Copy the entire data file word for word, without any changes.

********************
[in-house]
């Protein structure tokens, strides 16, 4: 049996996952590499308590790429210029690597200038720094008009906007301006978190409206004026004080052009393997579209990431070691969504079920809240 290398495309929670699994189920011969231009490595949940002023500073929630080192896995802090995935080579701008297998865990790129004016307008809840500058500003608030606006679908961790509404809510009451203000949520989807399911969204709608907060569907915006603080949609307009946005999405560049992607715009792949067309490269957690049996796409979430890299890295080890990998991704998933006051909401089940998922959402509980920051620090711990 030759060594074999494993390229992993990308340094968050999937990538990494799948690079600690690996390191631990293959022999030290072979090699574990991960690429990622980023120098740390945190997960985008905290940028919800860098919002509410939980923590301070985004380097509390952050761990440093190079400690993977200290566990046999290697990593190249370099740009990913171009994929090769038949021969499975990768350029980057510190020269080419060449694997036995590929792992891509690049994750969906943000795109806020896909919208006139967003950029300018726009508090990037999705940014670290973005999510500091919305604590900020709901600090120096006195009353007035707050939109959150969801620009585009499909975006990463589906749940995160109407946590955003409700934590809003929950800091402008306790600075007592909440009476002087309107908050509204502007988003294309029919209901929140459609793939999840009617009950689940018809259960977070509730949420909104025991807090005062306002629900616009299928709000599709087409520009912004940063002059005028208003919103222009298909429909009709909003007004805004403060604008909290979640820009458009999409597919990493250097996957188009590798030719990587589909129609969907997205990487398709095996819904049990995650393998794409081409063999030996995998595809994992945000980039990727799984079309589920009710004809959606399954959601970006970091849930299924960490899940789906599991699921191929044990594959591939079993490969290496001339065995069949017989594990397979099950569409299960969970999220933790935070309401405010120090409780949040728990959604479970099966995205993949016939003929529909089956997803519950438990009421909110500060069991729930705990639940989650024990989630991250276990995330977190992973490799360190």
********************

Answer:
[in-house]
């Protein structure tokens, strides 16, 4: 049996996952590499308590790429210029690597200038720094008009906007301006978190409206004026004080052009393997579209990431070691969504079920809240 290398495309929670699994189920011969231009490595949940002023500073929630080192896995802090995935080579701008297998865990790129004016307008809840500058500003608030606006679908961790509404809510009451203000949520989807399911969204709608907060569907915006603080949609307009946005999405560049992607715009792949067309490269957690049996796409979430890299890295080890990998991704998933006051909401089940998922959402509980920051620090711990 030759060594074999494993390229992993990308340094968050999937990538990494799948690079600690690996390191631990293959022999030290072979090699574990991960690429990622980023120098740390945190997960985008905290940028919800860098919002509410939980923590301070985004380097509390952050761990440093190079400690993977200290566990046999290697990593190249370099740009990913171009994929090769038949021969499975990768350029980057510190020269080419060449694997036995590929792992891509690049994750969906943000795109806020896909919208006139967003950029300018726009508090990037999705940014670290973005999510500091919305604590900020709901600090120096006195009353007035707050939109959150969801620009585009499909975006990463589906749940995160109407946590955003409700934590809003929950800091402008306790600075007592909440009476002087309107908050509204502007988003294309029919209901929140459609793939999840009617009950689940018809259960977070509730949420909104025991807090005062306002629900616009299928709000599709087409520009912004940063002059005028208003919103222009298909429909009709909003007004805004403060604008909290979640820009458009999409597919990493250097996957188009590798030719990587589909129609969907997205990487398709095996819904049990995650393998794409081409063999030996995998595809994992945000980039990727799984079309589920009710004809959606399954959601970006970091849930299924960490899940789906599991699921191929044990594959591939079993490969290496001339065995069949017989594990397979099950569409299960969970999220933790935070309401405010120090409780949040728990959604479970099966995205993949016939003929529909089956997803519950438990009421909110500060069991729930705990639940989650024990989630991250276990995330977190992973490799360190």